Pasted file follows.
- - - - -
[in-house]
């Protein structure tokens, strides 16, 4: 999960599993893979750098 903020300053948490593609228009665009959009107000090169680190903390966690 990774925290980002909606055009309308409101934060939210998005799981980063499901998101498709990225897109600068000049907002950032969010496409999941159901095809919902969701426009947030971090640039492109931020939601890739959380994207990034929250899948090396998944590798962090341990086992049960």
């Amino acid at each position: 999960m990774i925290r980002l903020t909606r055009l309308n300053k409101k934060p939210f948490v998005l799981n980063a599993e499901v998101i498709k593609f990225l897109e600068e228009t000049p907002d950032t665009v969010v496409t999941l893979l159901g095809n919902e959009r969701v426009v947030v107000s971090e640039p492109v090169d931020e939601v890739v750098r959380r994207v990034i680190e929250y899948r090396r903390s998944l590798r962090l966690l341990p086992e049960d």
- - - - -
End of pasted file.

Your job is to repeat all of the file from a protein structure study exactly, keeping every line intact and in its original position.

[in-house]
């Protein structure tokens, strides 16, 4: 999960599993893979750098 903020300053948490593609228009665009959009107000090169680190903390966690 990774925290980002909606055009309308409101934060939210998005799981980063499901998101498709990225897109600068000049907002950032969010496409999941159901095809919902969701426009947030971090640039492109931020939601890739959380994207990034929250899948090396998944590798962090341990086992049960």
């Amino acid at each position: 999960m990774i925290r980002l903020t909606r055009l309308n300053k409101k934060p939210f948490v998005l799981n980063a599993e499901v998101i498709k593609f990225l897109e600068e228009t000049p907002d950032t665009v969010v496409t999941l893979l159901g095809n919902e959009r969701v426009v947030v107000s971090e640039p492109v090169d931020e939601v890739v750098r959380r994207v990034i680190e929250y899948r090396r903390s998944l590798r962090l966690l341990p086992e049960d």